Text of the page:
We’ve seen some pretty good panels on the financial collapse, but the one we hosted the other night on its lessons for financial journalism was, if we do say so ourselves, a cut above.

Convened by The Columbia Journalism Review, with support from The Nation Institute, the panel asked a simple question: “What Now?”

What set the panel apart had something to do with its cast: William Ackman, the noted investor; Gretchen Morgenson of The New York Times; economist and author Jeff Madrick; and our Dean Starkman, CJR’s Kingsford Capital Fellow who runs our business-press operation, The Audit, and just wrote a lengthy critique of pre-crash business-press performance. Bill Grueskin, a former deputy managing editor of The Wall Street Journal and now the dean of academic affairs at the Columbia Journalism School, moderated.

But mostly it was the ideas that emerged: Ackman on how the access game distorts business news and leads to a pro-management bias and the reflexive dismissal of alternative viewpoints, most glaringly, those of short sellers; Madrick on reporters’ and especially editors’ internalizing prevailing ideological biases; Morgenson on the failure to question conventional wisdom and on finding alternatives to the access-oriented approach; Starkman on the press’s failure to take on big financial institutions and the good things that happen when it does. Grueskin stirred the pot with provocative question, and audience members chimed in with their own.

Excerpts are below, but it’s well worth a listen. To download an mp3 of the conference,
click here.

Here’s the video, but be forewarned, the audio quality of some parts is not excellent. In fact, it’s pretty bad. We’re working on a better version:

Here are excerpts from the panelists’ opening remarks:

Gretchen Morgenson is an assistant business and financial editor and a columnist at The New York Times:

I think that this economic crisis and the way the press covered it…is not so unlike the way the press approached other past bubbles that burst. This one just seemed a lot bigger because it involves people’s homes, which is generally speaking, people’s biggest asset…and, certainly, much more money was lost in this debacle…but I would say it’s been similar transgressions in the years leading up to this.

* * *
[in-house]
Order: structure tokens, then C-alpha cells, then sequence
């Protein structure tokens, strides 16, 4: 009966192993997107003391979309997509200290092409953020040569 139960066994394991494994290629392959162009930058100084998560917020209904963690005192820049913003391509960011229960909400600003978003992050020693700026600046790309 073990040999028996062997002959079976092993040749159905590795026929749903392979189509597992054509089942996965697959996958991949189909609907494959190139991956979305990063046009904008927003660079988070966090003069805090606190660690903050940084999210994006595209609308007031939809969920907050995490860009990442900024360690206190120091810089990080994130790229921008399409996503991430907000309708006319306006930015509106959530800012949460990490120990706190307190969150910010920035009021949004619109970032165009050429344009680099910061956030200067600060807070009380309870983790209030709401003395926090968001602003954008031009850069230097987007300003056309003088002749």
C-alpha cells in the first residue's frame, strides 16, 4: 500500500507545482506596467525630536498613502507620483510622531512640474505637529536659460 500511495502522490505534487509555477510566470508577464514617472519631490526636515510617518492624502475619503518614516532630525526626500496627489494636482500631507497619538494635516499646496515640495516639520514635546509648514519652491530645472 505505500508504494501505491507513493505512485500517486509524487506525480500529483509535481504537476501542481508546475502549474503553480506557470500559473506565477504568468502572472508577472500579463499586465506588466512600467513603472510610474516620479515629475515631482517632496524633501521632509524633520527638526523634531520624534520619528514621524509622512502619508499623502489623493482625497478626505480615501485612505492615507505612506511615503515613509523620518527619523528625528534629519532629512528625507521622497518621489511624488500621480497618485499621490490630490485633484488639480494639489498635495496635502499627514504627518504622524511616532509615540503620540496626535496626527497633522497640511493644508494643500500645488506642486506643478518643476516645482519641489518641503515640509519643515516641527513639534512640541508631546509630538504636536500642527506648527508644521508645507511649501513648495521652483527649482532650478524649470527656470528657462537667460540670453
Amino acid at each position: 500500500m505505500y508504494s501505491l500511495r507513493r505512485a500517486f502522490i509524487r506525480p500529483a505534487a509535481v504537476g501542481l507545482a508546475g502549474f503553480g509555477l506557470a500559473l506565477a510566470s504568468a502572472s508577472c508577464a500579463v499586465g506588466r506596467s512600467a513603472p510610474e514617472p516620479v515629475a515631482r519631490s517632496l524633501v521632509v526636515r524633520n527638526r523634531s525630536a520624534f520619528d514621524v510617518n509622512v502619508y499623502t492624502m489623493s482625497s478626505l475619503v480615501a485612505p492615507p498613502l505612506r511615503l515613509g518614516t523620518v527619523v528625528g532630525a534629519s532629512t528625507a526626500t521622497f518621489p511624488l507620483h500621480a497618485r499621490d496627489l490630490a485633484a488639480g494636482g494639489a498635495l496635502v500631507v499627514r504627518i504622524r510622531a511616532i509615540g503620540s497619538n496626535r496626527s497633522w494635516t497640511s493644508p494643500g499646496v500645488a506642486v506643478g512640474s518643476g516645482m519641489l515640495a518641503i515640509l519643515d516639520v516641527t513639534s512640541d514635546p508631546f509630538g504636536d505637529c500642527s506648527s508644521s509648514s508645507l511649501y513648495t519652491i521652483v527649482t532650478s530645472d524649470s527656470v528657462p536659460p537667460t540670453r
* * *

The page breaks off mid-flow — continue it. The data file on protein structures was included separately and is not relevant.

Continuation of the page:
The first casualty in any kind of a boom is a predilection of the press to really buy into the conventional wisdom…When I worked at Forbes magazine, I worked for an irascible editor whose name was Jim Michaels … and he was a guy who was very demanding, and one of the things he taught me how to do was to question the conventional wisdom. That is a very, very important thing to do for journalists, particularly journalists who are at all covering Washington, and I think it is exceedingly difficult because Washington is very much an access-journalism beat, and a lot of this story did emanate from Washington because housing finance is so very heavily regulated that a lot of what really drove this crisis and drove us off a cliff [came from there].

So there there was a real desire to buy into this concept that home-ownership was good for everyone, that you don’t need a down payment because it will be okay because housing prices will go up. So there was a lack of questioning of conventional wisdom that was very problematic this time around. And that’s sort of the big picture [problem]. In terms of smaller-bore problems, I would say this particular crisis, because it involved very complicated securities, structured finance products, collateralized debt obligations, residential mortgage-backed securities—these are things that are not necessarily as transparent as, say a share of common stock in a public company. It’s hard to really research what’s in a mortgage pool. In fact the very investors who own these things don’t know exactly what’s in the pool. So for a reporter covering these things, it’s very hard to know how many of these loans were no-documentation, NINJA loans, no-job, liar loans, those kinds of things…It was a failure to question the conventional wisdom as sort of the big picture but then a smaller, closer to the ground viewpoint it was very hard to cover some of the securities that were really at the heart of this problem.

The Editors